Precise Truth
Monday, August 23, 2004
Wesley Pruden
Paying the price for padding a resume
... Not all of his Purple Hearts are suspect, only two of them are. Or maybe it's only one. Or was that the Silver Star? Voters, who don't always pay close attention to the nuances or even the details, are likely to remember only that questions were raised about his medals. (Were those the medals he threw away?)
A politician's reputation for telling the truth, particularly about how he won combat decorations, is a lot like a woman's reputation for virtue. Once veracity and virtue are subjects for public discussion, both pols in trouble and careless damsels can only suffer. Close only counts if you're pitching horseshoes.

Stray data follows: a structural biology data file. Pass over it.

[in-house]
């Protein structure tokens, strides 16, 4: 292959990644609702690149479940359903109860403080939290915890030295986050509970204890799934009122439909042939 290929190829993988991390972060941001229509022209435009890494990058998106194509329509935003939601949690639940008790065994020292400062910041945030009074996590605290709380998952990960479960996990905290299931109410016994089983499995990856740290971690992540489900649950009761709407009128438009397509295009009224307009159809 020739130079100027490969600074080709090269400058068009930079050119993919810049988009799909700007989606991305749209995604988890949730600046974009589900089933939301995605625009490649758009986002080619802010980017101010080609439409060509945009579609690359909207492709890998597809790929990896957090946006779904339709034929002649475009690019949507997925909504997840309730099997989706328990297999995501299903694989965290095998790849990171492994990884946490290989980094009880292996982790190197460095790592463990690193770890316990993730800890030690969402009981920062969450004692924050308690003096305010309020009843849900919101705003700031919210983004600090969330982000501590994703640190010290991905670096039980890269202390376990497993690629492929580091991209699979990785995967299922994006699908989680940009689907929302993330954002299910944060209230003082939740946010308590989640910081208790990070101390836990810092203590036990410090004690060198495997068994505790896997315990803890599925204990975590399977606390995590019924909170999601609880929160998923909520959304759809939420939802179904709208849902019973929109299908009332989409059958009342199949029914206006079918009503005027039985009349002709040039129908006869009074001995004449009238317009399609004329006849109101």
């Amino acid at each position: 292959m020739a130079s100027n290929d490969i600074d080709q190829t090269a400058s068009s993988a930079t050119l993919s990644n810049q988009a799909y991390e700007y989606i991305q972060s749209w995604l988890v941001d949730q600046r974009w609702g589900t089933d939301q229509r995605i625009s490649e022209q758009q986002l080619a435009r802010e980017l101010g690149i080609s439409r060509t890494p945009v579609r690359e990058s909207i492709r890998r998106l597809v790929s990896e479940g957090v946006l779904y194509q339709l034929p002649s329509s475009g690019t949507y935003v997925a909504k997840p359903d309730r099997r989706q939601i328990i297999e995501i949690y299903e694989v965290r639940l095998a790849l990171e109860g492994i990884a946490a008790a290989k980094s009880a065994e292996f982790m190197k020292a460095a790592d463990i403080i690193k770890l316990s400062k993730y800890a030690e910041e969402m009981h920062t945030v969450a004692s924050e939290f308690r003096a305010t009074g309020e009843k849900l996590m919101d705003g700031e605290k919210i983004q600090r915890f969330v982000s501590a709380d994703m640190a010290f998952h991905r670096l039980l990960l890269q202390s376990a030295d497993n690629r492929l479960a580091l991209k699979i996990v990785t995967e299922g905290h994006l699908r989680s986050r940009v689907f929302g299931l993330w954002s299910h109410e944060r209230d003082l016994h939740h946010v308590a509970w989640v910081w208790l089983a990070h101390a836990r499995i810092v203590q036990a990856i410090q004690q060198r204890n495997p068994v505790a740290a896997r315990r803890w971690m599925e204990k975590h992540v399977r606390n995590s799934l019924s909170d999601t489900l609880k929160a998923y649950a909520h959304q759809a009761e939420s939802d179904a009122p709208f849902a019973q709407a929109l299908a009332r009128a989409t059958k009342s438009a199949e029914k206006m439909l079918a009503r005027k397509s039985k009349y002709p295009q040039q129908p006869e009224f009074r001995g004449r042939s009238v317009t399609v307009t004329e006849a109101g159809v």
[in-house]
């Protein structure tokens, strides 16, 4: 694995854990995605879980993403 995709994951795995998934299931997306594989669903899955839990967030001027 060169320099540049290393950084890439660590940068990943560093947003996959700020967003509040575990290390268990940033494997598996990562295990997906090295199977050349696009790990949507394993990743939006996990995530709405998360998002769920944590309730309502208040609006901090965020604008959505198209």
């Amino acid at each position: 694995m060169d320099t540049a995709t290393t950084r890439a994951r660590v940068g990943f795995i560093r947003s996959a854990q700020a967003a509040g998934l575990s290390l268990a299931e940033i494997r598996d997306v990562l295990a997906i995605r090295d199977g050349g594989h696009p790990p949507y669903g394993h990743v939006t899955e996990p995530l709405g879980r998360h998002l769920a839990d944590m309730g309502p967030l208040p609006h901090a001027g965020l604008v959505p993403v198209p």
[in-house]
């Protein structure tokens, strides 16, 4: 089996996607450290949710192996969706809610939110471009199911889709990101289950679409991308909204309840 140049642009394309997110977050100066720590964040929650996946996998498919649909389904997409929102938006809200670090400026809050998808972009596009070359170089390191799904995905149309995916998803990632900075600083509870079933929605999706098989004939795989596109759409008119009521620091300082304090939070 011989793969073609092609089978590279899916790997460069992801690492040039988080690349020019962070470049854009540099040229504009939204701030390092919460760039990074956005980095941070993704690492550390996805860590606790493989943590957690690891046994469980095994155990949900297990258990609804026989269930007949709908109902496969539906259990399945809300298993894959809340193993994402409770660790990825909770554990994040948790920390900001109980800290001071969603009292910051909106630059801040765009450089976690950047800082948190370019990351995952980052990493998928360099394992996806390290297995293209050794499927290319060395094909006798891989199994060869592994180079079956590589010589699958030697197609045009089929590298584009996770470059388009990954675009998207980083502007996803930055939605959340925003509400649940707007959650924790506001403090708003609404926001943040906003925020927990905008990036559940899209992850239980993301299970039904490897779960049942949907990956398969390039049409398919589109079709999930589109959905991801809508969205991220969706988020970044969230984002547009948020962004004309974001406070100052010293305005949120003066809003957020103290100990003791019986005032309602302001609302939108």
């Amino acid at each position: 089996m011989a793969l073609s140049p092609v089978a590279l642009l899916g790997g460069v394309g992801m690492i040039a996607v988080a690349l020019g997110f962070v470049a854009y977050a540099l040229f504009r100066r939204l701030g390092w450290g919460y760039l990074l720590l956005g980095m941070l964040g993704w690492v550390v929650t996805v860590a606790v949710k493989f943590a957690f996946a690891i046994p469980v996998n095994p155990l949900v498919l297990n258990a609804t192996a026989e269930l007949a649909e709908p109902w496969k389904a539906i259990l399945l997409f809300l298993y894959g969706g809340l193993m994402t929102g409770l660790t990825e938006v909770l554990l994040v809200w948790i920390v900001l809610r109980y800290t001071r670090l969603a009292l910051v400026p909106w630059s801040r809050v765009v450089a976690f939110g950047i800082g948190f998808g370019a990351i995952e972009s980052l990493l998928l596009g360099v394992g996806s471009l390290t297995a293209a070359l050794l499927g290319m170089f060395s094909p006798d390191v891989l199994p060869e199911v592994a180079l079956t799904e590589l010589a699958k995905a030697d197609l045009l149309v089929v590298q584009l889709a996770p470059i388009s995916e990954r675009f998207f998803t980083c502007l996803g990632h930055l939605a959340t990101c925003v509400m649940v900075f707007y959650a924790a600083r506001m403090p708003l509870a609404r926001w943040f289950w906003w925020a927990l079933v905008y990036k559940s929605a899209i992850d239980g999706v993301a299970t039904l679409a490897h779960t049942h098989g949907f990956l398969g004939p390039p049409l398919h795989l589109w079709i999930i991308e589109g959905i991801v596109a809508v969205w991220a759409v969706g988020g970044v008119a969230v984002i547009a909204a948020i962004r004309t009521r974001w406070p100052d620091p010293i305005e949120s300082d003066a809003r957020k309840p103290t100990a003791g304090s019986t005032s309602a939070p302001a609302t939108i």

Another Democrat "close to the campaign," otherwise unidentified, sees it in an even grimmer light: "When you're basically running on your biography and there are ongoing attacks that are undermining the credibility of your biography, you have a really big problem."

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